A cruise ship that was docked in Beirut was capsized by the large explosion that rocked the city on Tuesday, according to officials and video footage.
The Philippines’ Department of Foreign Affairs confirmed in a statement that information from the Philippine Embassy in Beirut that two sailors on the ship, the Orient Queen, died in the blast.
“Two Filipinos died from the explosion. Another eight Filipinos suffered from injuries, one of them is in critical but stable condition, while the rest sustained minor injuries,” it said.
The ship’s operator, Abou Merhi Cruises, said in a statement, according to The National publication, that the ship capsized following the blast. Satellite photos published by the outlet showed the ship on its side.
“It’s a sad, sad day for all of us,” the cruise operator said. “Abou Merhi Cruises has lost a precious soul in the tragedy that took place at the port of Beirut. Heilemariam Reta (Hailey) from Ethiopia.”
The statement added: “Our prayers and thoughts are with the family of Mustafa Airout from Syria who was at the port and is still missing.”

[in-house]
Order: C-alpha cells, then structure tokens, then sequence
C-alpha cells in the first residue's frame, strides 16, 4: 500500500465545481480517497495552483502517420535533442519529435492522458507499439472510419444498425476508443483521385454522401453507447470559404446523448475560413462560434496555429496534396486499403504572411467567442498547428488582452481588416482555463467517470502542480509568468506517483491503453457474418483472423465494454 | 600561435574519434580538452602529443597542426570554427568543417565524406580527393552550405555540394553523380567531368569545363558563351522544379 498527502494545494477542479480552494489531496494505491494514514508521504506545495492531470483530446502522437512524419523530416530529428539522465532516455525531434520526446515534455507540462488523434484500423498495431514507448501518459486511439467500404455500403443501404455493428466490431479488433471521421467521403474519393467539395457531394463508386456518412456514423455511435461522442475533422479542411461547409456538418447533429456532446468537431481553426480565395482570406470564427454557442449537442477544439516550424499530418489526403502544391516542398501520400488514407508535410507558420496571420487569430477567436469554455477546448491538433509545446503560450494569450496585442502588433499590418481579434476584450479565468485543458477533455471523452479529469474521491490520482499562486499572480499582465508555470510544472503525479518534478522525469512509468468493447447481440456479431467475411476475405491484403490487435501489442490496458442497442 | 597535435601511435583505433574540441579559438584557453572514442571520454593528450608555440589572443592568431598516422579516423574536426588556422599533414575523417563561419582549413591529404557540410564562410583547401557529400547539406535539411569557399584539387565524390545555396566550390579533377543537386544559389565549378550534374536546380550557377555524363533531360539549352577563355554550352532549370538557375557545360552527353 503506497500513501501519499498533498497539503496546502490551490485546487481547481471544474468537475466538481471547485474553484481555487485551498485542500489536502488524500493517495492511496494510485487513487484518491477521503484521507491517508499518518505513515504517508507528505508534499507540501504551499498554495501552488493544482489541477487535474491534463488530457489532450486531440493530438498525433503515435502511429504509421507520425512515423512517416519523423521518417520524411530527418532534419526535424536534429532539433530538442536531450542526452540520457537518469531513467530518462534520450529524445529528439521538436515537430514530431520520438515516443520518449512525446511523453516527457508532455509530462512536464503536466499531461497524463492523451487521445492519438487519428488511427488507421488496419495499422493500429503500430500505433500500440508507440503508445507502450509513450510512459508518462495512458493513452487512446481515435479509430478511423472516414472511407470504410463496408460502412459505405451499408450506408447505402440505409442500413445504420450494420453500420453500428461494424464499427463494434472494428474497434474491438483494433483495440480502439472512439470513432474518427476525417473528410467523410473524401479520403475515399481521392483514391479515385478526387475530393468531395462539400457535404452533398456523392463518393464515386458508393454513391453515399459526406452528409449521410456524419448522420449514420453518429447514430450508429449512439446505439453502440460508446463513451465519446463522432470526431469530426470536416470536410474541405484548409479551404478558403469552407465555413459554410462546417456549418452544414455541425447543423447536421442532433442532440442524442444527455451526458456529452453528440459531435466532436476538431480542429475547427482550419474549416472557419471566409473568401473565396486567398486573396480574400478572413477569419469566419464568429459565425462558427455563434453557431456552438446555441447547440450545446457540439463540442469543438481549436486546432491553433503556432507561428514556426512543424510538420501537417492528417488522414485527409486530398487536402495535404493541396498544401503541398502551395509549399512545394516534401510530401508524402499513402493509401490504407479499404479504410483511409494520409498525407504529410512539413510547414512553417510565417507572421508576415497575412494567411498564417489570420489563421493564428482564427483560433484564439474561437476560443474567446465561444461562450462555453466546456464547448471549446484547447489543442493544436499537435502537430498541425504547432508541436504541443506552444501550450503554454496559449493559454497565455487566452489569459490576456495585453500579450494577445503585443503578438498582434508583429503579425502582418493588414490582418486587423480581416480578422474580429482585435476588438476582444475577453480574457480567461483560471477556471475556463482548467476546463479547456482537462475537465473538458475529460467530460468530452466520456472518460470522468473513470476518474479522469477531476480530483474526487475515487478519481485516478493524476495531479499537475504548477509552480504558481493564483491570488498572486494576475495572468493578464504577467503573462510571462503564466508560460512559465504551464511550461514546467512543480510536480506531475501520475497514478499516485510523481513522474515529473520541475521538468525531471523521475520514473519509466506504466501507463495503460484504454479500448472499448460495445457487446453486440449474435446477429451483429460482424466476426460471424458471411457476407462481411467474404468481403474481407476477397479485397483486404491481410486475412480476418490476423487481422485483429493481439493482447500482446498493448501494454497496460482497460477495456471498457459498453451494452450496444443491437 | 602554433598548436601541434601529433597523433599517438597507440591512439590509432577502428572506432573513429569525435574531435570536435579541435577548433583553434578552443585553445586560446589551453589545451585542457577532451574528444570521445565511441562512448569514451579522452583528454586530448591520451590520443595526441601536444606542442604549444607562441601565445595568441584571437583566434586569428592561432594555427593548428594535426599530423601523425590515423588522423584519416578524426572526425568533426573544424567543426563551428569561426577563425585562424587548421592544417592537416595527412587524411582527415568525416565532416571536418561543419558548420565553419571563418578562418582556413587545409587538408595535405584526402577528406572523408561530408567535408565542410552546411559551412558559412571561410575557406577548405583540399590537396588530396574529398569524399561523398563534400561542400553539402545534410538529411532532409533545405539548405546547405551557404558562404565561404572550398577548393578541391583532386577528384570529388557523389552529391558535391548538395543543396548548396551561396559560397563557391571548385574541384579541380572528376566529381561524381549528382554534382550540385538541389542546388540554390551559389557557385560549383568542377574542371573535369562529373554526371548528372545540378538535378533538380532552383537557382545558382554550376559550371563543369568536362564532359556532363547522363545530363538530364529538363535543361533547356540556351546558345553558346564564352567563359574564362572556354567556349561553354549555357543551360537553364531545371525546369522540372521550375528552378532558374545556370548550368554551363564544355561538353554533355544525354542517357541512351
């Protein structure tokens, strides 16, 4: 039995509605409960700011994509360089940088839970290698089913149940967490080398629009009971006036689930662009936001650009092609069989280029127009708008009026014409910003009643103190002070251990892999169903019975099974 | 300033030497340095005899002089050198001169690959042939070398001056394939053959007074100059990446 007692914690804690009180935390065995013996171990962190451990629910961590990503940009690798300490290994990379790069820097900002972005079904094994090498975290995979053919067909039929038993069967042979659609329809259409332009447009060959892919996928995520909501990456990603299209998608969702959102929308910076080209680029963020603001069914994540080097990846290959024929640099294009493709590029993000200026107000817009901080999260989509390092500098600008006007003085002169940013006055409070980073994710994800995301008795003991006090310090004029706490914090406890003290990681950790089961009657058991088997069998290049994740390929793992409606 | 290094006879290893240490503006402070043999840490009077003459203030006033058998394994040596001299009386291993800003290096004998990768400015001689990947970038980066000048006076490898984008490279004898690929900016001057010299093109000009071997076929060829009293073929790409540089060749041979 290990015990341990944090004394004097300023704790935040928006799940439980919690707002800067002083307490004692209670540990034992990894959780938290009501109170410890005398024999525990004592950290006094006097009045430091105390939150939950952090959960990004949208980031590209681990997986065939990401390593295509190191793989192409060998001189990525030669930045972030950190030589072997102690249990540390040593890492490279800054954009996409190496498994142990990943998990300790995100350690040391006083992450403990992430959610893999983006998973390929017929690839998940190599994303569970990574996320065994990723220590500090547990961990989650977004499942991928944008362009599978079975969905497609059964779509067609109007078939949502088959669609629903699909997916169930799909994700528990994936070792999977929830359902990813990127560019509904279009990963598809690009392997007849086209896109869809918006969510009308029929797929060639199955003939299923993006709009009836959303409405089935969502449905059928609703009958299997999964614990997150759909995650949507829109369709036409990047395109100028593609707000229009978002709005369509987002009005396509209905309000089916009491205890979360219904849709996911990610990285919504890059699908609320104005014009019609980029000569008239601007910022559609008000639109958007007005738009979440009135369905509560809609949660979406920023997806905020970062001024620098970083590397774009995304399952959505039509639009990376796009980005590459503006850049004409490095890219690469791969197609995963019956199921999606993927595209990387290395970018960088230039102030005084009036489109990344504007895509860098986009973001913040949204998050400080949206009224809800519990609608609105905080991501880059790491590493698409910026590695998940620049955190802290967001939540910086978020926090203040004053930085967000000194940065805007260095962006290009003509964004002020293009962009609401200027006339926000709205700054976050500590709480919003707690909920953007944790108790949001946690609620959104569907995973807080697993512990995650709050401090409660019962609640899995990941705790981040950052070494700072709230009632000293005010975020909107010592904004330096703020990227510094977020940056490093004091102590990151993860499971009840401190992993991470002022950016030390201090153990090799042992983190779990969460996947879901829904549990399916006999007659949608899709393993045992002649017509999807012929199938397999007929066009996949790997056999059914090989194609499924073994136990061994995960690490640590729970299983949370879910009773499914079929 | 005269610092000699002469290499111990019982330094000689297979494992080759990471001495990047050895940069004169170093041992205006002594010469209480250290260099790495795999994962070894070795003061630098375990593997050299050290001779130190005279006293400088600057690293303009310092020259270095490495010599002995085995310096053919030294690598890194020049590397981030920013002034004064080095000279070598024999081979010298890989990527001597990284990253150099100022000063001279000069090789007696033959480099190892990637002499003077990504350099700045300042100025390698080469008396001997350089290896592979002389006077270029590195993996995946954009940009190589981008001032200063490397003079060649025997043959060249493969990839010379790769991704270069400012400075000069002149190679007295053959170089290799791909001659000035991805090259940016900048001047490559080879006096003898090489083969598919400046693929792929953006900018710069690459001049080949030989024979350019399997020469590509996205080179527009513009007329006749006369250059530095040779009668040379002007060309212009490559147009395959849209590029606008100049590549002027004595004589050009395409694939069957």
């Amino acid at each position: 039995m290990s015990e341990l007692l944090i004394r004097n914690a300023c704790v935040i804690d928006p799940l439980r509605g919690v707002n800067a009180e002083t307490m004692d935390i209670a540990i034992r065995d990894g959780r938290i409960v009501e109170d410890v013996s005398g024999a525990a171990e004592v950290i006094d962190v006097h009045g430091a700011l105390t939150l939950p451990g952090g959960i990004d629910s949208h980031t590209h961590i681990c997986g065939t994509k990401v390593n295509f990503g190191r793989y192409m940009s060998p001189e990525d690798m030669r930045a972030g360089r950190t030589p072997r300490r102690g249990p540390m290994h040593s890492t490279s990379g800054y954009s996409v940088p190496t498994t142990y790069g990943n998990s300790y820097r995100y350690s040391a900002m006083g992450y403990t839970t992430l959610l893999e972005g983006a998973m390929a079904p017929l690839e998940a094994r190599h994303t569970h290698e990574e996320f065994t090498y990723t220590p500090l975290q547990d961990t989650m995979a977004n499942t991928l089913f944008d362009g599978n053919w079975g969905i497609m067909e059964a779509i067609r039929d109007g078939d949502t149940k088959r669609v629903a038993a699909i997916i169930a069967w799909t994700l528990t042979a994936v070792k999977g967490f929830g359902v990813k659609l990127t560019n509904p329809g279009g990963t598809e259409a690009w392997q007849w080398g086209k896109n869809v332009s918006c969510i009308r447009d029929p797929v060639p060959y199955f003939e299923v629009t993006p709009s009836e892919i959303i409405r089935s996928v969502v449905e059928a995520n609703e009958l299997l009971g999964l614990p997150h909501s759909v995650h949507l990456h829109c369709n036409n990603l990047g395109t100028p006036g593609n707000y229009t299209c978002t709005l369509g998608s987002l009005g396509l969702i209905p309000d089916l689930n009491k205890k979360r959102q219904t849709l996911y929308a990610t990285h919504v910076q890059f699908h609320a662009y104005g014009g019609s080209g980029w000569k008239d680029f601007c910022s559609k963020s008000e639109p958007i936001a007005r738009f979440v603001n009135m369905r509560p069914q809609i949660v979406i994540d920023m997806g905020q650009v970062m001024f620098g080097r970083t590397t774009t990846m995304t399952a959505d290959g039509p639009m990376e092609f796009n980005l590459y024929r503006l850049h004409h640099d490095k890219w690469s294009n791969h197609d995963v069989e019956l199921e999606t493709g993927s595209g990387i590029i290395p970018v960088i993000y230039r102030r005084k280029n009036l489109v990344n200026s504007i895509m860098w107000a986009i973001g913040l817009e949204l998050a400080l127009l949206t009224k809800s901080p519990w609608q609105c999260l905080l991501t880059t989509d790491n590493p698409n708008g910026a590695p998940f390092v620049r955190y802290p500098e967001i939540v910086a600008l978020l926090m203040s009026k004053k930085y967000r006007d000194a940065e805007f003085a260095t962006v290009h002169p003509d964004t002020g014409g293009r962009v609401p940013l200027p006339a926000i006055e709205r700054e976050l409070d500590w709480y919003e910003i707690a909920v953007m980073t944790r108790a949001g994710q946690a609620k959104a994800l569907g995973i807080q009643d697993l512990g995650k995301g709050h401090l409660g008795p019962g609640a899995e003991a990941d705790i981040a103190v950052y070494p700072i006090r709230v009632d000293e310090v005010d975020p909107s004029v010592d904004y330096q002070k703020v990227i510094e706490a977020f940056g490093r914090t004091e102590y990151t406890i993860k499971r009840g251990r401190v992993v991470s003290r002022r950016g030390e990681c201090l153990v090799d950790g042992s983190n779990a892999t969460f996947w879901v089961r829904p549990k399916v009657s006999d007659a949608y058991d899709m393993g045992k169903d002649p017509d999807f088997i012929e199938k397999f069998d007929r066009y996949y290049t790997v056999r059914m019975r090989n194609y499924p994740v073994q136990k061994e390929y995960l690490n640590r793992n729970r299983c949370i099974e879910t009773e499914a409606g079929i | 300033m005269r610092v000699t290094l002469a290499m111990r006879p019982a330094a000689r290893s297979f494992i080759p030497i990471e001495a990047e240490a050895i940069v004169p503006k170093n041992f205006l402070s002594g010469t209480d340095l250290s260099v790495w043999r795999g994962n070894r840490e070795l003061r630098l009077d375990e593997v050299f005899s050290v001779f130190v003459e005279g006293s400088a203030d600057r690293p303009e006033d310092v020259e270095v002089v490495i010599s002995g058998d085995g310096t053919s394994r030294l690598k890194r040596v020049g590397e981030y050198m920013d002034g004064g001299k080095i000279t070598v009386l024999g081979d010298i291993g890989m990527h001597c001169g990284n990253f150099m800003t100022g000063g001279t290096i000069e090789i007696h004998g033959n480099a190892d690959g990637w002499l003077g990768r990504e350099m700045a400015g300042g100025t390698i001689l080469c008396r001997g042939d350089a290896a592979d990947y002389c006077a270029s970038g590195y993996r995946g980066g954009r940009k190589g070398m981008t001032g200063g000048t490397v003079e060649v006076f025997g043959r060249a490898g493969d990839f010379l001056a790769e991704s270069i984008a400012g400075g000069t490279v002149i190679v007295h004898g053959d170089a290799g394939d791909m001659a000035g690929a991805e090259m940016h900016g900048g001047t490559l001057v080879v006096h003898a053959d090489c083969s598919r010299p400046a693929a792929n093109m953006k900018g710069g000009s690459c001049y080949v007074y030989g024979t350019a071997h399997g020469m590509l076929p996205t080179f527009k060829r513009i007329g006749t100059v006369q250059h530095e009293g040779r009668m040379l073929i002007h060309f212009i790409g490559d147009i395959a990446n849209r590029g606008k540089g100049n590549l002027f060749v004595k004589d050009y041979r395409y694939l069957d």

A spokesperson for the cruise operator confirmed that Airout was “very close to the explosion” when it happened, according to The National.
Officials confirmed that the explosion killed at least 145 people and injured scores more, according to Reuters.
French President Emmanuel Macron called for urgent support for Lebanon, but he stressed that the country needs to deal with corruption problems.
“If these reforms are not made, Lebanon will continue to suffer,” Macron told reporters after a meeting with Lebanese President Michel Aoun in Beirut.
Earlier this week, Lebanese Prime Minister Hassan Diab said in a statement Tuesday that the cause of the blast was due to poorly stored ammonium nitrate that was held at a portside location for several years. The source of the explosion isn’t clear.
According to a report from LCBI, the ammonium nitrate was previously stored on a Moldovan-flagged ship called the Rhosus. It said it was owned by a Russian national. A captain of the Rhosus told Radio Free Europe this week that the Russian national is businessman Igor Grechushkin, who left the ship and ammonium nitrate in Beirut several years ago. The ship has since sunk.
Port General Manager Hassan Koraytem told OTV the material had been put in a warehouse on a court order, adding that they knew then the material was dangerous but “not to this degree.”